Review : Living and Working in Hong Kong
Review: Be A Contributor
and Working in Hong Kong - How To Books
by Rachel Wright
by Diana McPartlin
the expat fantasy, every day is an adventure, and dealing
with a new language and culture a joy. After living in Hong
Kong for five years, Rachel Wright begins with a reality
check for those tempted by exotic dreams and seemingly generous
expat packages. “Foreign talent and expertise is still
in demand, but the extravagant salaries of the 1980s and
1990s are no longer common and many expats are now being
offered ‘local’ contracts.”
On the cost of living: “Life is not fun if you’re
living on the breadline, the pleasures
of dining out, drinking and dancing don’t come cheap.
Singles should aim to earn at
least $30,000-$35,000 a month before tax to live in reasonable
comfort.” On accommodation, she says: “If you
don’t want to live in an apartment, don’t come
to Hong Kong.”
With unrealistic expectations out of the way, she offers
comprehensive advice to
newcomers, covering everything from arriving at the airport
to getting around, finding accommodation, socialising, finding
schools, starting a business and travelling further afield.
Driving, she says, is “reasonably safe”, although
there are frequent complaints about reckless drivers. She
quotes Automotive magazine: “The common mistakes by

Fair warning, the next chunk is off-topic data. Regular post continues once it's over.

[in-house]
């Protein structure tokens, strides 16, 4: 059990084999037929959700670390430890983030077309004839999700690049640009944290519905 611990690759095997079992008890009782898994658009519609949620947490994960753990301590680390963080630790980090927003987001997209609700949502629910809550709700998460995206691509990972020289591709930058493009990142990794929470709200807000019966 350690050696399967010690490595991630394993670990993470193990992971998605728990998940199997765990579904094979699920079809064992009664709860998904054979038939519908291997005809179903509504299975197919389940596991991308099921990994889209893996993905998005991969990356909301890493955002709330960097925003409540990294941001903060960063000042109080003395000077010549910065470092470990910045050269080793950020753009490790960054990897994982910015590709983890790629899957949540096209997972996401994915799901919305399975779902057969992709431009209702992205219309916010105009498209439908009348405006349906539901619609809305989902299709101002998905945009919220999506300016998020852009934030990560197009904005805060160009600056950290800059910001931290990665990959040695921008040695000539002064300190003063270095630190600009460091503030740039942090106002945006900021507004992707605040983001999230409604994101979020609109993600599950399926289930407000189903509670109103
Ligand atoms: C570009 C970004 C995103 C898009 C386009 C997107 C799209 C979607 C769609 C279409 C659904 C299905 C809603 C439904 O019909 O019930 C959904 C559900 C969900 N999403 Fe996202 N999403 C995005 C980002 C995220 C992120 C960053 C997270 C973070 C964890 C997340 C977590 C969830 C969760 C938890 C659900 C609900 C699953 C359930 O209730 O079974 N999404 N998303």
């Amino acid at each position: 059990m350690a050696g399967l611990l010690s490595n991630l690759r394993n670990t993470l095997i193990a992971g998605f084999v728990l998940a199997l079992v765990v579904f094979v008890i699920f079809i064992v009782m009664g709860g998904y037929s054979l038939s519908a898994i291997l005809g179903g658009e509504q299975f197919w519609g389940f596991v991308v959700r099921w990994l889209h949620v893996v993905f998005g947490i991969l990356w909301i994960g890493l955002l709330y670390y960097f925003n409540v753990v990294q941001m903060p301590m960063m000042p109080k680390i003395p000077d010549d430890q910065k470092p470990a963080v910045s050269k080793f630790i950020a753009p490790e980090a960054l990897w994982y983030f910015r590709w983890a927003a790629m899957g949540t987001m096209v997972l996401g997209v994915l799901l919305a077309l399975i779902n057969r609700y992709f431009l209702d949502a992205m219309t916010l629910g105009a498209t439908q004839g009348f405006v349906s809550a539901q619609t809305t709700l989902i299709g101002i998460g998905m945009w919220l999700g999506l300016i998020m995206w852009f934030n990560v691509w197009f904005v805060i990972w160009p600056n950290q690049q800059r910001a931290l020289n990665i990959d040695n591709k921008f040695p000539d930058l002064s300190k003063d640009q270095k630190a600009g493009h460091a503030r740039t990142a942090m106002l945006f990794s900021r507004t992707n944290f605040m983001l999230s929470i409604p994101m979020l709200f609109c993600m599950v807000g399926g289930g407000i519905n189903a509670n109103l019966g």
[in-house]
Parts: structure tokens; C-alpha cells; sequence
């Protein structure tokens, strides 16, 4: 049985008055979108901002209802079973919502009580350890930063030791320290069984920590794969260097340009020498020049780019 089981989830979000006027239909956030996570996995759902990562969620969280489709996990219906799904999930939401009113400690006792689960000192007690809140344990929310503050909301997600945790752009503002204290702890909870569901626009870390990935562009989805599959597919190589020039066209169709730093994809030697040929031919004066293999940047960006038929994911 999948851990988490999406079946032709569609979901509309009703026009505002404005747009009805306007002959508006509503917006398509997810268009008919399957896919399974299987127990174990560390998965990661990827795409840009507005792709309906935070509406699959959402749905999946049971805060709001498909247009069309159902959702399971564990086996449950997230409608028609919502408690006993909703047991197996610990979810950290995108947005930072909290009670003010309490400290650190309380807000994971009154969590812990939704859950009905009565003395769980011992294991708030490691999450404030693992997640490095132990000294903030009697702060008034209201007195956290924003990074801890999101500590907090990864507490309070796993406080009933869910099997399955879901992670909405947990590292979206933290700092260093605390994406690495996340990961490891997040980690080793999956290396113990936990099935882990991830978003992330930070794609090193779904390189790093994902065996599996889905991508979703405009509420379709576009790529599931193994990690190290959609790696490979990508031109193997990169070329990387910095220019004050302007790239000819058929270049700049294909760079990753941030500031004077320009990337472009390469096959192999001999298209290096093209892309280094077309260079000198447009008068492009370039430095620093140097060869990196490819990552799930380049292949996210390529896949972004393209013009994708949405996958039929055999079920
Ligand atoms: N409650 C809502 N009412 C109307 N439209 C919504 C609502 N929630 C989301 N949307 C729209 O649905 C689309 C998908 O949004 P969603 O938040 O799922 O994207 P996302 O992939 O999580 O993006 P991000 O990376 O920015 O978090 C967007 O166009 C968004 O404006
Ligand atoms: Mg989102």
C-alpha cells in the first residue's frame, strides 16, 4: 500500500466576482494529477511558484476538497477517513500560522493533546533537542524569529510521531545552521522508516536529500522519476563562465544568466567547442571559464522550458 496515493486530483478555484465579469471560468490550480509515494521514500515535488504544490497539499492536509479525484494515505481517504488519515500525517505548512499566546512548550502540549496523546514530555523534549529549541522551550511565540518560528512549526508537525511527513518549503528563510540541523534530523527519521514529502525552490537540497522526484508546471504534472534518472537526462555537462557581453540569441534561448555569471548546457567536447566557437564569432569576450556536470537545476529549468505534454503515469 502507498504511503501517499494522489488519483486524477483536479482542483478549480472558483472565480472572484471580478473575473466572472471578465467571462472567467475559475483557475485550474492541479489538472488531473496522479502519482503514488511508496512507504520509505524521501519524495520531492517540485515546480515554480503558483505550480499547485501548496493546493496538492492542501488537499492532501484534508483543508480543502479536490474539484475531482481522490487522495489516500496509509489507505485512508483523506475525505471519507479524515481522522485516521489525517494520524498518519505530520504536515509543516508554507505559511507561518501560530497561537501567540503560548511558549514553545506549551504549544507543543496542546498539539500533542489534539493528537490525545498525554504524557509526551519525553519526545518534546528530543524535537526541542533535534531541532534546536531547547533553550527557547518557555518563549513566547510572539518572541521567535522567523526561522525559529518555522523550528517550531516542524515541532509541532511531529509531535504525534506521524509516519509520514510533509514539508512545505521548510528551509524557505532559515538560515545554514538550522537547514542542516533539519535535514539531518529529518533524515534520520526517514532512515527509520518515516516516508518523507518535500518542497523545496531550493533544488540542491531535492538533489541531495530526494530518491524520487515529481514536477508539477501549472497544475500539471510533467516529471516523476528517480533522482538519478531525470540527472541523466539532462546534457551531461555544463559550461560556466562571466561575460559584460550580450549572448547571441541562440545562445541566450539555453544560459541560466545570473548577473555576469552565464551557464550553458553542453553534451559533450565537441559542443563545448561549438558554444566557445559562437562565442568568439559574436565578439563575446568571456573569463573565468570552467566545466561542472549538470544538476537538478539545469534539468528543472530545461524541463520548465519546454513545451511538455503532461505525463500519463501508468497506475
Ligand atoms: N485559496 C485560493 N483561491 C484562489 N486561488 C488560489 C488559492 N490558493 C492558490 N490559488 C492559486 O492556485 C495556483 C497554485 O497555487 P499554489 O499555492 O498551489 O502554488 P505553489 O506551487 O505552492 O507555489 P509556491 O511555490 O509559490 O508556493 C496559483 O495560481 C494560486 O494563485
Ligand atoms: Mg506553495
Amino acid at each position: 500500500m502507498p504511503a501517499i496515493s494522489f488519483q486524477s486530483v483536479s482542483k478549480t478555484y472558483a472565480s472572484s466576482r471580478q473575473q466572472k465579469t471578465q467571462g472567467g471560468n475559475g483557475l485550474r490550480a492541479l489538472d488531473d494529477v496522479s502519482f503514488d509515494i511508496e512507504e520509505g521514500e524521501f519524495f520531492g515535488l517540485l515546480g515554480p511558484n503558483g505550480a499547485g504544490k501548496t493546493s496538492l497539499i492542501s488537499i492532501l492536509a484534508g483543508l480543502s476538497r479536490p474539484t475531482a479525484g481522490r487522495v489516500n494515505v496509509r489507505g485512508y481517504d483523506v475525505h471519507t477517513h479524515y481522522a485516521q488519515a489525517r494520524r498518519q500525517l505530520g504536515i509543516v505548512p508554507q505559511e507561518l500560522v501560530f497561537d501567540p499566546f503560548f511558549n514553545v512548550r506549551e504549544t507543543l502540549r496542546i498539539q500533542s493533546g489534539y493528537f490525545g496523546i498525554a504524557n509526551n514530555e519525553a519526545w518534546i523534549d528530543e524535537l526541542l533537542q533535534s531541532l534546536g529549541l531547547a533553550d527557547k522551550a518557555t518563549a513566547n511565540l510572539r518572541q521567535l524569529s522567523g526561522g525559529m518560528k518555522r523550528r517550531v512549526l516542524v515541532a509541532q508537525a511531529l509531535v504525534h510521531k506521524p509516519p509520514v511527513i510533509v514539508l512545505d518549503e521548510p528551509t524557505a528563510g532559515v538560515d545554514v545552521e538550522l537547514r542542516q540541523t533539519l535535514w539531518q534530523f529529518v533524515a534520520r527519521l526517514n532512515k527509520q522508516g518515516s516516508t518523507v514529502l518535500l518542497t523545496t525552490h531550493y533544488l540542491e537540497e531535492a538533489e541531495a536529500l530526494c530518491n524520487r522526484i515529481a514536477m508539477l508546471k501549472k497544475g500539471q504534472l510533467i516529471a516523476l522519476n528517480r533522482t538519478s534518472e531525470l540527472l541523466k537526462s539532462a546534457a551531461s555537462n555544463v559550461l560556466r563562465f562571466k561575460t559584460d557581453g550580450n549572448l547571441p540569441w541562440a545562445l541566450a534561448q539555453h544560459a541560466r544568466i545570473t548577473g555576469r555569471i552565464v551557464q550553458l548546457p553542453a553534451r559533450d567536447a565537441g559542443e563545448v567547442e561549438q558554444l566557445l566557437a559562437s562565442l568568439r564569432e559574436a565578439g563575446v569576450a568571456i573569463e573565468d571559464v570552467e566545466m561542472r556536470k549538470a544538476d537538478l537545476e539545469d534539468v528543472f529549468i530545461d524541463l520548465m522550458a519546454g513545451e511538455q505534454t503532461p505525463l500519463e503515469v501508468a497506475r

Hong Kong drivers are related to signalling. The main one
is turning with no signal. Next up is signalling without
turning. Third is signalling half-way around the turn.”
Wright is clearly a fan of the local lifestyle. She recommends
Chinese restaurants for dining lower down the price chain,
and praises the ubiquitous lunchbox: “They usually
cost around $25 and are extremely good value and tasty.”
Mooncakes also get the thumbs-up: “A meal-in-a-cake,
it’s built like a fortress. Once you breach the heavy
brown pastry walls and wade through the viscous melon paste,
rewarded with the golden treasure – a hardboiled,
salty egg yolk. Irresistible.”
Wright urges taking care with cooked food or snacks from
street stalls, and says that anyone who lives in Hong Kong
for any length of time is bound to succumb to at least one
bout of food poisoning.
There’s advice for trailing spouses who may find it
hard to settle. Getting involved in volunteer work is one
solution. Another is to invest in your own personal development.
One expat wife took courses in Pilates instruction and sports
nutrition when she couldn’t find work, and says that
“Hong Kong is a great place to reinvent yourself."
Wright finishes with a candid chapter on sex in the city.
Not all expat marriages survive the strain of “the
rising executive in the oriental sweetie shop” syndrome,
and spouses are advised not to spend long periods apart.
The dating scene for expat women is limited, especially
if they’re not interested in Chinese men: “Once
you’ve cut out the local men, the gay men, the married
men, and the men only
interested in Asian women, you’ve pared down the field
quite a bit.”
Although most new arrivals will figure this stuff out by
themselves eventually, Wright’s guide will pay for
itself in time saved.